It is news added to the tall pile that has the public, press and boosters of UNM pleading with the Legislature to exercise vigorous oversight and reverse the school's course. Other matters pending:

---UNM's over-the-top administrative and salary structure with Schmidly being paid nearly $600,000 a year and UNM executive VP Harris pulling down in excess of $425,000 in compensation in a recent one year period. And then there are the numerous other administrators and their six figure salaries. (Why is the newspaper now only quoting the base salaries for Schmidly and Harris and not, as they were doing, the total compensation?)

---The president's attempt to hire his son to a UNM job. An outcry stopped it, but the son still ended up working for a major UNM contractor, with the nepotism charge persisting.

--A $10,000 a month contract for outside PR services, even as UNM has a fully staffed public relations department.

---A $100,000 contract for a single legislative lobbyist and thousands more for another, even though UNM has a fully staffed government relations department.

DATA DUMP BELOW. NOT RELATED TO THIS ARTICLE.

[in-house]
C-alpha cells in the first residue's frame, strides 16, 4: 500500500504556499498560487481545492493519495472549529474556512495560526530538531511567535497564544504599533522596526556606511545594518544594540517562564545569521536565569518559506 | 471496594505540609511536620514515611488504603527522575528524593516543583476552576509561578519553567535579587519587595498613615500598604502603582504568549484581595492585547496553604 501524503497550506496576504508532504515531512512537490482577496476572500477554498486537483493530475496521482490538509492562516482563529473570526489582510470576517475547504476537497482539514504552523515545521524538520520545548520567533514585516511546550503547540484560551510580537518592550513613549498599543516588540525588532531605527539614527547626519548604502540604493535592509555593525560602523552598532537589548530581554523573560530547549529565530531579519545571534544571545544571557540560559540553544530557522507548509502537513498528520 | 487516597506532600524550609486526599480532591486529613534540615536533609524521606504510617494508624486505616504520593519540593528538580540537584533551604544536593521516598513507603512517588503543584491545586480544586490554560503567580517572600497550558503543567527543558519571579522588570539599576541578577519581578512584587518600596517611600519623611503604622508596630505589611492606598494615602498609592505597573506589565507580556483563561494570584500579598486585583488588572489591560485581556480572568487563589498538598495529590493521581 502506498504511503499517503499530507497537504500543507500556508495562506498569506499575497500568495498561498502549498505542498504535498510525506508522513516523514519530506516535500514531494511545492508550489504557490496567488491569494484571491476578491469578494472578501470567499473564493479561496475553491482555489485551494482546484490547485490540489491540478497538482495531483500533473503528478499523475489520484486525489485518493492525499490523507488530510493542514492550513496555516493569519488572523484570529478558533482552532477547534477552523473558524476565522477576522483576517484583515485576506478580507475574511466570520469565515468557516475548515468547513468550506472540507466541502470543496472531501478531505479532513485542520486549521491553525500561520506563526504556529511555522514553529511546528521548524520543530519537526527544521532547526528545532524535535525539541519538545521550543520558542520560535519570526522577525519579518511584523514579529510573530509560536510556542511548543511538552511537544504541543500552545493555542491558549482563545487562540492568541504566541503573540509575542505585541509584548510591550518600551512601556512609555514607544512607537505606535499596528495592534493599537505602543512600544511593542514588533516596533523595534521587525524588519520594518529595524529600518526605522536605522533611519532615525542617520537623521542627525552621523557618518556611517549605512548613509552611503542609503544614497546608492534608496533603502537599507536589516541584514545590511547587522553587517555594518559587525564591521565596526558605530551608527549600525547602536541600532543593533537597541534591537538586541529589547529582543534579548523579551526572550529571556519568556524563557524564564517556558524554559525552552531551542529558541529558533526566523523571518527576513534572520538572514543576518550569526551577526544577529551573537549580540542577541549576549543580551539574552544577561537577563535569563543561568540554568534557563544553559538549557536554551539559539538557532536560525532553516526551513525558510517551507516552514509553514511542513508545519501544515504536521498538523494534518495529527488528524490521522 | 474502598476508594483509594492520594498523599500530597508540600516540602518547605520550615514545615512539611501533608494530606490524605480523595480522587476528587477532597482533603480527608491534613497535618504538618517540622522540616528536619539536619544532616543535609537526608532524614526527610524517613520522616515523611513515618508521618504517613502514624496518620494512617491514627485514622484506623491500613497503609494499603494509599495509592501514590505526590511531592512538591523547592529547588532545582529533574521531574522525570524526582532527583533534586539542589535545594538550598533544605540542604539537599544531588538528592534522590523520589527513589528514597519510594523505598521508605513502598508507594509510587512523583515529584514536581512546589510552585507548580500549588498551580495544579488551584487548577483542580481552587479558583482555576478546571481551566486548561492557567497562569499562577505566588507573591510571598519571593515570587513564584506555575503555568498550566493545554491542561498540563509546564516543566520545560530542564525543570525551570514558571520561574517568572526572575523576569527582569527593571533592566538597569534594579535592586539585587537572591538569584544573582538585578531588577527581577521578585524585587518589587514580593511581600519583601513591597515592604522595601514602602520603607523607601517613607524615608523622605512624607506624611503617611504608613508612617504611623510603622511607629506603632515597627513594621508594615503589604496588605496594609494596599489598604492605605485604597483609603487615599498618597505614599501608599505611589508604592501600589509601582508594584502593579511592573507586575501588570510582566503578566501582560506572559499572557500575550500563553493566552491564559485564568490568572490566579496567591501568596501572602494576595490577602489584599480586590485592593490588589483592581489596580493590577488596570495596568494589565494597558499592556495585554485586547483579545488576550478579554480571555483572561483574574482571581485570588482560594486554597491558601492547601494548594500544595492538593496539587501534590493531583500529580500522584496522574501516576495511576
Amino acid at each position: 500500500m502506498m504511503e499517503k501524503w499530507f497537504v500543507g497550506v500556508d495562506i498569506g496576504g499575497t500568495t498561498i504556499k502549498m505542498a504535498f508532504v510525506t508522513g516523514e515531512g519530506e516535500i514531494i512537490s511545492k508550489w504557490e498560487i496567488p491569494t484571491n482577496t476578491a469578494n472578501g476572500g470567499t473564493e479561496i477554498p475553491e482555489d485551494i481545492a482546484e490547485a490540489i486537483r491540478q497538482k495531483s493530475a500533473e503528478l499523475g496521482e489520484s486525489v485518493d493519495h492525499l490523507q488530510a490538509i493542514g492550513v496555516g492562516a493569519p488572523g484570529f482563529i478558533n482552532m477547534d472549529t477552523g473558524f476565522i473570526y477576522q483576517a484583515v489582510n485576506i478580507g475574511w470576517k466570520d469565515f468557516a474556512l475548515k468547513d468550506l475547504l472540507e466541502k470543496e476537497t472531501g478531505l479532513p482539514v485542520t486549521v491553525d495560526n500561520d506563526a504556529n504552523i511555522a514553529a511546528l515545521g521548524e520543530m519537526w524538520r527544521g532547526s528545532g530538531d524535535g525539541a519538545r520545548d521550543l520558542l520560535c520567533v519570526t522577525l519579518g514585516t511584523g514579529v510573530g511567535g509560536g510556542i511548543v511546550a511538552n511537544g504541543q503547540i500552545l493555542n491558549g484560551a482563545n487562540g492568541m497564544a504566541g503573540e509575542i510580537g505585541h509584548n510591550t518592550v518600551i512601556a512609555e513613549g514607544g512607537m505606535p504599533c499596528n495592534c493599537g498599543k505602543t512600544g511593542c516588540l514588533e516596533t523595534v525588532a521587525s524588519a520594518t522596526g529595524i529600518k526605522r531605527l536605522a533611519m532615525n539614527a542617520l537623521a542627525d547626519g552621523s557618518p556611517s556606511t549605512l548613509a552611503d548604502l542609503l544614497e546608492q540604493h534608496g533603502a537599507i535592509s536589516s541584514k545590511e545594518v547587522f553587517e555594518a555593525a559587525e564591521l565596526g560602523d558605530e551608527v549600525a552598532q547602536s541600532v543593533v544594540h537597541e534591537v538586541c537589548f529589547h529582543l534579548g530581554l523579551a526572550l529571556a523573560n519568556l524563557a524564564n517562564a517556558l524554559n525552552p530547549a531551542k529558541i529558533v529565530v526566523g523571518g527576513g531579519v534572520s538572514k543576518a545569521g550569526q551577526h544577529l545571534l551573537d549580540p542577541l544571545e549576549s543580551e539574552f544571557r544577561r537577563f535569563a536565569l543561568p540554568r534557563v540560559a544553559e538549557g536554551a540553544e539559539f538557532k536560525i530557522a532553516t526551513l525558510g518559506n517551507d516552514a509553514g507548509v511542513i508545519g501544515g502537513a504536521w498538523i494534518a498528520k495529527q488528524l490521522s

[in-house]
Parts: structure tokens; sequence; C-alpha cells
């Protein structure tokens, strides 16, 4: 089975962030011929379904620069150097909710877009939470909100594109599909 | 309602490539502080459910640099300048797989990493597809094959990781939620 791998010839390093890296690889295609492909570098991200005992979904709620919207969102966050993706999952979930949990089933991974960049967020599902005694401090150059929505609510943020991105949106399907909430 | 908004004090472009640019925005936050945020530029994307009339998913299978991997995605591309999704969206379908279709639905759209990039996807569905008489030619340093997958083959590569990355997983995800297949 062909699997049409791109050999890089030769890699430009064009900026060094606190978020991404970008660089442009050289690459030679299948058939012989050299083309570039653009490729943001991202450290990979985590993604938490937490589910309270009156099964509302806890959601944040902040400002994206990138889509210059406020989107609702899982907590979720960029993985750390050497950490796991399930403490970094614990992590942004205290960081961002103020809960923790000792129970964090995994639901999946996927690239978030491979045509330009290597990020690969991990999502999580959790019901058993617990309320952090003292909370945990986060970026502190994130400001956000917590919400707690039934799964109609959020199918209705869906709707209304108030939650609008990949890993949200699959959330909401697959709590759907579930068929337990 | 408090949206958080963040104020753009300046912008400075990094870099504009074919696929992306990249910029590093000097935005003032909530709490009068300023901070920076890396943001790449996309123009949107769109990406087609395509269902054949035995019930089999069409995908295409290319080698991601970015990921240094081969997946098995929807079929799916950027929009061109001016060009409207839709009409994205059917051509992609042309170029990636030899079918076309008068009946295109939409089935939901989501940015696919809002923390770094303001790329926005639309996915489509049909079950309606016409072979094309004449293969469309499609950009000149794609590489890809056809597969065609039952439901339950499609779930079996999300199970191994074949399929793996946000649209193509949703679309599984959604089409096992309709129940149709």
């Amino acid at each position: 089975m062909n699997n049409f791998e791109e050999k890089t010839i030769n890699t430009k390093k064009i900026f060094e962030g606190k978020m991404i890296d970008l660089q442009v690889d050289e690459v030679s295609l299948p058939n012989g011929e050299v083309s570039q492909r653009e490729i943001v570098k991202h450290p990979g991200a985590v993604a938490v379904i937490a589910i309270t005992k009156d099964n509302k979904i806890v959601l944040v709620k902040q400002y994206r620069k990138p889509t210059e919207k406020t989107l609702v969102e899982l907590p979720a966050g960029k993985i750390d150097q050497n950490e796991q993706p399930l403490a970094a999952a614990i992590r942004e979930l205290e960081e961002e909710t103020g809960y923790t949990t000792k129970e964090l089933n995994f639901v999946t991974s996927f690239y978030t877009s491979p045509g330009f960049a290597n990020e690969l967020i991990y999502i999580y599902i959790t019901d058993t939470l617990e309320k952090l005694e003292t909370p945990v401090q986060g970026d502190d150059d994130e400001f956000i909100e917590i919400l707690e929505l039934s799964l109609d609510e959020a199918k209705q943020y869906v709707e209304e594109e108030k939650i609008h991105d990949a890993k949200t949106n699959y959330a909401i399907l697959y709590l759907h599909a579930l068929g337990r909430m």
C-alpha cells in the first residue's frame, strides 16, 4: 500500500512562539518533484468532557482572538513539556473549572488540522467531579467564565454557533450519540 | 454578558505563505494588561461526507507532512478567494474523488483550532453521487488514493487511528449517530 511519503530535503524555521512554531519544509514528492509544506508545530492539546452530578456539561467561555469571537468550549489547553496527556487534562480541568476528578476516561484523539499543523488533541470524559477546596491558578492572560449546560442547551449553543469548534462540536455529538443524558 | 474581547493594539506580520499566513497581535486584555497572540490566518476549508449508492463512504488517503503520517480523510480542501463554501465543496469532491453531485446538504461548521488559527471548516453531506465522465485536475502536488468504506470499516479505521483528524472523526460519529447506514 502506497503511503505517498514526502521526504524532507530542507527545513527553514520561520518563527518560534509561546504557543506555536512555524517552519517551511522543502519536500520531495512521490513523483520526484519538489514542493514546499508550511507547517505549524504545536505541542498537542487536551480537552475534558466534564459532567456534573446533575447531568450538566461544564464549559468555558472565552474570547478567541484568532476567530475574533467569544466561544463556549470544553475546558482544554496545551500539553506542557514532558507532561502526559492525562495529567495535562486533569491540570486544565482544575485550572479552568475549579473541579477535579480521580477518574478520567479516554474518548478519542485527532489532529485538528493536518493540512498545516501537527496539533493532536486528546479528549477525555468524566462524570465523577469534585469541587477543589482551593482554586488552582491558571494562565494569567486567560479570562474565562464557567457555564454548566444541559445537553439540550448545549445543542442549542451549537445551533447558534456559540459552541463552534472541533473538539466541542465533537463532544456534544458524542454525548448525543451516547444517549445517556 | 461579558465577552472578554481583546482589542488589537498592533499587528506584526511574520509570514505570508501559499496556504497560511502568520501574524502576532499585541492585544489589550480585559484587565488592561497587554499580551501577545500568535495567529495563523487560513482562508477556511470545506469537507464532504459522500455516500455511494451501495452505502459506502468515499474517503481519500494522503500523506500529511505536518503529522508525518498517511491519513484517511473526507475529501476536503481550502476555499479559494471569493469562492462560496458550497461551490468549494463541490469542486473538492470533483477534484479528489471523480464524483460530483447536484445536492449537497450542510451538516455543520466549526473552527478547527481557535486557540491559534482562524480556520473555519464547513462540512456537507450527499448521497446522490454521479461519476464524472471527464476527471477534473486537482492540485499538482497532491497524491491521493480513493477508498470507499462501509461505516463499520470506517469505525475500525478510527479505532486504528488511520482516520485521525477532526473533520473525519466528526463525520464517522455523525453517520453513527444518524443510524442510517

The UNM faculty will meet Wednesday to consider a non-confidence vote on Schmidly. If it doesn't pass, it will be a surprise. Meanwhile, the president is now having troubles with the UNM Foundation, as seen in this letter to the Journal editor from Thelma Domenici, chairman of the Foundation's Board of Trustees

...An article..quoted UNM president Schmidly as exploring the use of UNM Foundation funds to support his salary... I want to assure our donors that this discussion or determination had not been made by our Board. We have spoken with Dr. Schmidly about the concerns his quote conveyed to our donors, and we both agree that it is not in the best interests of the Foundation, nor UNM administration, to pursue this idea....